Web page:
Data from Police Now’s latest Impact Report shows steady progress to meeting our ambitious mission. With strong officer diversity and links to Anti-Social Behaviour (ASB) reduction, we have many examples of Police Now officers making a real positive impact in policing and in their communities.
What’s more, independently peer-reviewed analysis from the report suggests that Police Now’s approach to community transformation has translated into ‘green shoots’ of impact on crime and ASB.
Police Now consistently recruits more officers from Black, Asian and minority ethnic backgrounds than the national average. Of the 2,798 officers recruited by Police Now to date via its National Graduate Leadership Programme and National Detective Programme, 56% identify as female and 16% identify as from an ethnic minority background (47% of whom identify as female). Impressively, this has been significantly higher across some cohorts.
Our programmes create a motivated leadership pipeline that stays in policing, with 87% retention beyond our graduate programmes. Over 300 participants have successfully passed their sergeants exam, with several already reaching the rank of inspector or above.
Many Police Now officers across the country have achieved industry awards, progressed within their forces, or contributed to making impact on a national scale. For example, Detective Inspector Upile Mtitimila of Cheshire Constabulary has progressed from constable to inspector rank since joining the force in 2016 and is Co-chair of Cheshire Constabulary’s Multicultural Network. He also played a key part in leading the force’s Safer Streets campaign in Warrington, focused on eliminating Violence Against Women and Girls (VAWG).
Police Constable James Whild of West Midlands Police worked to introduce and evaluate the use of Naloxone, a first-aid medication which reverses the effects of an opioid overdose. James was instrumental in the pilot study and worked alongside academics to increase the evidence base for the use of the medication. He is now one of the key experts on police use of Naloxone nationally and is supporting other police forces across the UK as they begin to introduce the medication.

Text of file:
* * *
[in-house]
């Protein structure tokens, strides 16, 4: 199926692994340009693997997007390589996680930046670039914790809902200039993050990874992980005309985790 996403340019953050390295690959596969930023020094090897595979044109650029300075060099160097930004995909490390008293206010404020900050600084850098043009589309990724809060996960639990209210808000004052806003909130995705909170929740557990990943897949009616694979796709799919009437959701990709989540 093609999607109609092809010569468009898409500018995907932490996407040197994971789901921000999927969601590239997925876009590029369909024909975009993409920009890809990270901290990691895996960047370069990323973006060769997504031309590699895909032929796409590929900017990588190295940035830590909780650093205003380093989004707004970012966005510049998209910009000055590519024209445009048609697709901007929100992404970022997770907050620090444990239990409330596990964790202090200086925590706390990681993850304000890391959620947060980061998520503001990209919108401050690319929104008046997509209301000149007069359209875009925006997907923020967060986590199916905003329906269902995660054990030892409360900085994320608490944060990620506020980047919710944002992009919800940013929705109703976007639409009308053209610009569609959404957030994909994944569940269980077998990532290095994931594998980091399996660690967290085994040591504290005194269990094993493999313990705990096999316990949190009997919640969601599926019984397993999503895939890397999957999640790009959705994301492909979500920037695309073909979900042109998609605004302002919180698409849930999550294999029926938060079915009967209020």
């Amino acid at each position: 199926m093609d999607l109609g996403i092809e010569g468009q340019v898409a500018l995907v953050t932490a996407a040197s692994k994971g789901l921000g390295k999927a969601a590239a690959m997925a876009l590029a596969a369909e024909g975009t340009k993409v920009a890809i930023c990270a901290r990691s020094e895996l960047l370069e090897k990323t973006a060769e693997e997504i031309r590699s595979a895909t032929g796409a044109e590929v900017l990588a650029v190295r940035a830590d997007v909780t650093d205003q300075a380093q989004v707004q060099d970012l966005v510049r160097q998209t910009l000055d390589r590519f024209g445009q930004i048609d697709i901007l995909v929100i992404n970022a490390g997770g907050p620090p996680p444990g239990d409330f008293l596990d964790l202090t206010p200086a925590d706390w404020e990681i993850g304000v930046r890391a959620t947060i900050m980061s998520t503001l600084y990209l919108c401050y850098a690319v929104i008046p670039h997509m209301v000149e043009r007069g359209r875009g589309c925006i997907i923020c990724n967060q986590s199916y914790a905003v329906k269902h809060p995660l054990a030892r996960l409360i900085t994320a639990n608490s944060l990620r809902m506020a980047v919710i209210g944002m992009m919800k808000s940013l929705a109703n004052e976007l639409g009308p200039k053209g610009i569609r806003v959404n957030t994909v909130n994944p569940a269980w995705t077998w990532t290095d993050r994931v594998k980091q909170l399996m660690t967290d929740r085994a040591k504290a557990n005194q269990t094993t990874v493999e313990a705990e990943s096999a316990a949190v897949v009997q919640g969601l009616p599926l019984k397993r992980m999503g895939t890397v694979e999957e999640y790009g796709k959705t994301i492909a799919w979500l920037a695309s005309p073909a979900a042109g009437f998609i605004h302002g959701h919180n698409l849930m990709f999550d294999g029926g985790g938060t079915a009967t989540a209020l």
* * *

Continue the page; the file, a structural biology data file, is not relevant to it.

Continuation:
Eight officers were recognised at Police Now’s national Alumni Impact Awards in September for their outstanding contributions to frontline policing. From piloting new crime-reduction operations and leading complex investigations to championing diversity and inclusion.
Winner in the ‘Brilliant Investigation’ category was DC Georgia Waldron of West Midlands Police. Georgia was the Officer in Charge for a violent stranger rape investigation after a young woman was dragged into a derelict house and subjected to a horrific, hour-long attack. Georgia delivered exceptional support to the victim and worked with her colleagues to collect and analyse video, audio and forensic evidence. Thanks to their work and the support from the incredibly brave victim, the team were able to identify the offender, and after building a thorough case file he was subsequently convicted and is now serving life in prison with a minimum of 12 years behind bars.
Winner in the ‘Brilliant Community Problem Solving’ category was PC Jacob Davies of the Metropolitan Police Service after he significantly reduced ASB at a block of flats on his ward. Following persistent reports of ASB and drug use at the property, he worked with colleagues across the force to gather intelligence, support victims and secure a warrant. With the strong evidence he gathered, a closure order was obtained and the offending resident subsequently evicted and rehoused with support from the council. Thanks to his work to build more positive relationships with residents, there are now fewer reported incidents of ASB at the property and improved intelligence gathering in the area.
Police Now influence is growing
We actively support our alumni to set up their own networks across our alumni and ambassador community, so that they can come together and problem solve, share best practice and stay connected with each other. A number of networks have been established including the Policing Diverse Communities Network, Innovation Network and Female Leaders in Policing Network.